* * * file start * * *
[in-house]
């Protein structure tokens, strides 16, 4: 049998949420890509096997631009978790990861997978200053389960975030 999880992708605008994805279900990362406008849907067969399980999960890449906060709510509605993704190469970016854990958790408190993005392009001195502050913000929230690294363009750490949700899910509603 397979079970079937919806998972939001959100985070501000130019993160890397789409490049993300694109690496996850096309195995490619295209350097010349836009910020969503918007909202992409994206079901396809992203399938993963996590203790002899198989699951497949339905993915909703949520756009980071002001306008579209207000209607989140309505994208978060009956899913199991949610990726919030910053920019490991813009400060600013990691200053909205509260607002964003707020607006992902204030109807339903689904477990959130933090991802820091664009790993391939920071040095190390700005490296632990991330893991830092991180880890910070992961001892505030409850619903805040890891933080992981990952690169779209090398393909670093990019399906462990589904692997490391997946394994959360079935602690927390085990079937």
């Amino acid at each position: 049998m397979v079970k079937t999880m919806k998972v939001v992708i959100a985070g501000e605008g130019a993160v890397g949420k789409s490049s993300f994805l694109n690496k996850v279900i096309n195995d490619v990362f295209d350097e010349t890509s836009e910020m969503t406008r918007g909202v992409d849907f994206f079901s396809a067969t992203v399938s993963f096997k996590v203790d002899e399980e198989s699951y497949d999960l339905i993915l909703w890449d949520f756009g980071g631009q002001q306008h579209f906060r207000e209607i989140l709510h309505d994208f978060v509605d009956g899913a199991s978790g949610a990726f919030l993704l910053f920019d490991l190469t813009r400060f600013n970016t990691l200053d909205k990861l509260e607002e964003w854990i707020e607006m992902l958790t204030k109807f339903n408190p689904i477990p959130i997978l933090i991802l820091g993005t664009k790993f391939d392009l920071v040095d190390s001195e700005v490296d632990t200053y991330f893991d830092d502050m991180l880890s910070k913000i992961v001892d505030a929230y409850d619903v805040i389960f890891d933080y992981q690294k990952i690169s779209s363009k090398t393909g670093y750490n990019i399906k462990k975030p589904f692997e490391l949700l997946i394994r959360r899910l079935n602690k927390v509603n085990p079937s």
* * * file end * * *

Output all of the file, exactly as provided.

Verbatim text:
[in-house]
């Protein structure tokens, strides 16, 4: 049998949420890509096997631009978790990861997978200053389960975030 999880992708605008994805279900990362406008849907067969399980999960890449906060709510509605993704190469970016854990958790408190993005392009001195502050913000929230690294363009750490949700899910509603 397979079970079937919806998972939001959100985070501000130019993160890397789409490049993300694109690496996850096309195995490619295209350097010349836009910020969503918007909202992409994206079901396809992203399938993963996590203790002899198989699951497949339905993915909703949520756009980071002001306008579209207000209607989140309505994208978060009956899913199991949610990726919030910053920019490991813009400060600013990691200053909205509260607002964003707020607006992902204030109807339903689904477990959130933090991802820091664009790993391939920071040095190390700005490296632990991330893991830092991180880890910070992961001892505030409850619903805040890891933080992981990952690169779209090398393909670093990019399906462990589904692997490391997946394994959360079935602690927390085990079937």
């Amino acid at each position: 049998m397979v079970k079937t999880m919806k998972v939001v992708i959100a985070g501000e605008g130019a993160v890397g949420k789409s490049s993300f994805l694109n690496k996850v279900i096309n195995d490619v990362f295209d350097e010349t890509s836009e910020m969503t406008r918007g909202v992409d849907f994206f079901s396809a067969t992203v399938s993963f096997k996590v203790d002899e399980e198989s699951y497949d999960l339905i993915l909703w890449d949520f756009g980071g631009q002001q306008h579209f906060r207000e209607i989140l709510h309505d994208f978060v509605d009956g899913a199991s978790g949610a990726f919030l993704l910053f920019d490991l190469t813009r400060f600013n970016t990691l200053d909205k990861l509260e607002e964003w854990i707020e607006m992902l958790t204030k109807f339903n408190p689904i477990p959130i997978l933090i991802l820091g993005t664009k790993f391939d392009l920071v040095d190390s001195e700005v490296d632990t200053y991330f893991d830092d502050m991180l880890s910070k913000i992961v001892d505030a929230y409850d619903v805040i389960f890891d933080y992981q690294k990952i690169s779209s363009k090398t393909g670093y750490n990019i399906k462990k975030p589904f692997e490391l949700l997946i394994r959360r899910l079935n602690k927390v509603n085990p079937s």